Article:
By Susan Britt
Alabama Political Reporter
The Poarch Band of Creek Indians invests millions of dollars annually in supporting Escambia County. In addition to helping fund community services and improvements, the Tribe’s Fire and Police Departments extend their coverage to neighbors who live off the reservation in the county. In the past three years, their fire department has answered more than 2,400 calls, 95 percent of which came from county residents not on reservation lands.
Contributions to the county’s services include: Escambia County Schools, $1,344,907 in 2011; Escambia County Commission for County Road 14, $400,000 ($100,000 per year beginning in 2008); Escambia County Drug Task Force, $360,000 (from 2008-2012); Escambia County Probate Office, $25,000 (2012) and Escambia County Volunteer Fire Association, $10,000 (2007 and 2009).
Their community improvements contributions include: County road projects, $1,949,852; Poarch Road Water Improvement with fire protection, $1,125,000; Jack Springs Road WAter Improvements with fire protection, $225,000; and sewage improvements, $4.2 million for a waste water treatment facility and $800,000 in general improvements.
Other community contribution include donation to: the Humane Society, $150,000 (2012); YMCA, $300,000 (2011); and the United Fund, $10,000 (2012).
The Tribe maintains their own form of government including a legislative branch of tribal government, nine members, all elected officials. Among those elected to the tribal council is elected a Chairman who acts as the CEO.
According to their site the Tribal Council’s principle function is “to enact statues consistent with tribal sovereignty, establish policy, and appropriate funds for the use of the government. The Tribal Council delegates most of its executive authority to the Tribal Administrator. Due to the legal concept of tribal sovereignty, which has been upheld by the United States Supreme Court, the Tribal Council has broad powers that include the authority to levy, assess and collect taxes.”
The Judicial Branch consists of the Tribal Court System which is composed of a lower court system and a supreme court that serves as a court of appeals. This branch also consists of a full-time law enforcement staff.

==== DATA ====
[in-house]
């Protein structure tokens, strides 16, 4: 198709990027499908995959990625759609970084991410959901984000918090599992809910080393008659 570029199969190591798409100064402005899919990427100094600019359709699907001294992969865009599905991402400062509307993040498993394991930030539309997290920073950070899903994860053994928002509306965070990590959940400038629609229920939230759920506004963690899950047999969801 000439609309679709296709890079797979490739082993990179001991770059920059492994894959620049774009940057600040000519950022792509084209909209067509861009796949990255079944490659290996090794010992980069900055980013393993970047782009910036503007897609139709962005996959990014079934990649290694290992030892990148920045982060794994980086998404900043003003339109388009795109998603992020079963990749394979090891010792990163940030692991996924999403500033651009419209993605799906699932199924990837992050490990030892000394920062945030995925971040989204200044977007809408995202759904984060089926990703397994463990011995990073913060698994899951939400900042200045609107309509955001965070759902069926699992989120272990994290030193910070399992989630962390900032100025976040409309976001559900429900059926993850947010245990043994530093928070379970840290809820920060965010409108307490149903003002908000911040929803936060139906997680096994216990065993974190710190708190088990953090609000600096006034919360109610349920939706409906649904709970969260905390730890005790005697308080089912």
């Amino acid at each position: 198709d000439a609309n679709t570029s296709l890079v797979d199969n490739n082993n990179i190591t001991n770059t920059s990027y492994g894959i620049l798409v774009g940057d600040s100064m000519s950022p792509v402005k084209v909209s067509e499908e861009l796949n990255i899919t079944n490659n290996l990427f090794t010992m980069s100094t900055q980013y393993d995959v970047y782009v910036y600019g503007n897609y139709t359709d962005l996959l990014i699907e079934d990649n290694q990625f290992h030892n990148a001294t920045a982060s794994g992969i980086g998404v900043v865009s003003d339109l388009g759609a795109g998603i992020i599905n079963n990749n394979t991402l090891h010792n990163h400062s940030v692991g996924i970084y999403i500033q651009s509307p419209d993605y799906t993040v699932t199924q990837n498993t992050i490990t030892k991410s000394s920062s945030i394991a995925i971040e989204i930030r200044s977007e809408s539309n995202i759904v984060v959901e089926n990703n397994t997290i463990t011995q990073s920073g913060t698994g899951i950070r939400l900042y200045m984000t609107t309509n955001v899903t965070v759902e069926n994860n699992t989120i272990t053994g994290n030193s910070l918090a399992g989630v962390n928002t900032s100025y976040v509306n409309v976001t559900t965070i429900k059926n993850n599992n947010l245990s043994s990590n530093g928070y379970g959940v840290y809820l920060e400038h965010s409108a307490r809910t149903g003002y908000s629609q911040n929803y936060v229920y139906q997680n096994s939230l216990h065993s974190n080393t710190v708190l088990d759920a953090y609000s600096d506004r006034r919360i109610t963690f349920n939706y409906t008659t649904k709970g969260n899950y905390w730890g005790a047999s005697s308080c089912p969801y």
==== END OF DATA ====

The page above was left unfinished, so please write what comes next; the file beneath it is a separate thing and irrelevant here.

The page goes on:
This branch is “operated exclusively for the benefit of the Tribal members as an important exercise of sovereignty. In support of the Judicial Branch, the following codes and ordinances have been enacted: criminal, civil, probate, traffic, juvenile, domestic relations, and gaming. The federal court system has judicial authority only over major criminal offenses which occurs on the reservation and also serves as an appellate system for the Tribal supreme court.”
An Executive Branch is responsible for the overall operation and management of the Tribe. Its departments are: Accounting, Community Relations, Chairman’s Office, Public Works, Employment and Training, Natural Resources, Health, Social Services, Public Safety, Education, Housing, Administration, Tribal Government Accounting, Personnel and Insurance, and Creek Indian Enterprises.
Two fire departments also provide services not only for the Tribe but also for others in Escambia County.
The Poarch Creek Tribal Police are cross-trained with the Escambia County Sheriff’s Department and are on stand-by for additional assistance to the county.
Other Tribal enterprises in Atmore include: The Muskogee Inn, Muskogee Technology, Premier Family Eye Care, Perdido River Farms, Magnolia Branch Wildlife Reserve, and Creek Smoke Shop.
Other Tribal enterprises in Montgomery include: River Oaks Apartments and Riverside Smoke Shop.
Baseball and softball fields are available for all of the children in Tribe and in the entire county as well as a heated, olympic-size swimming pool.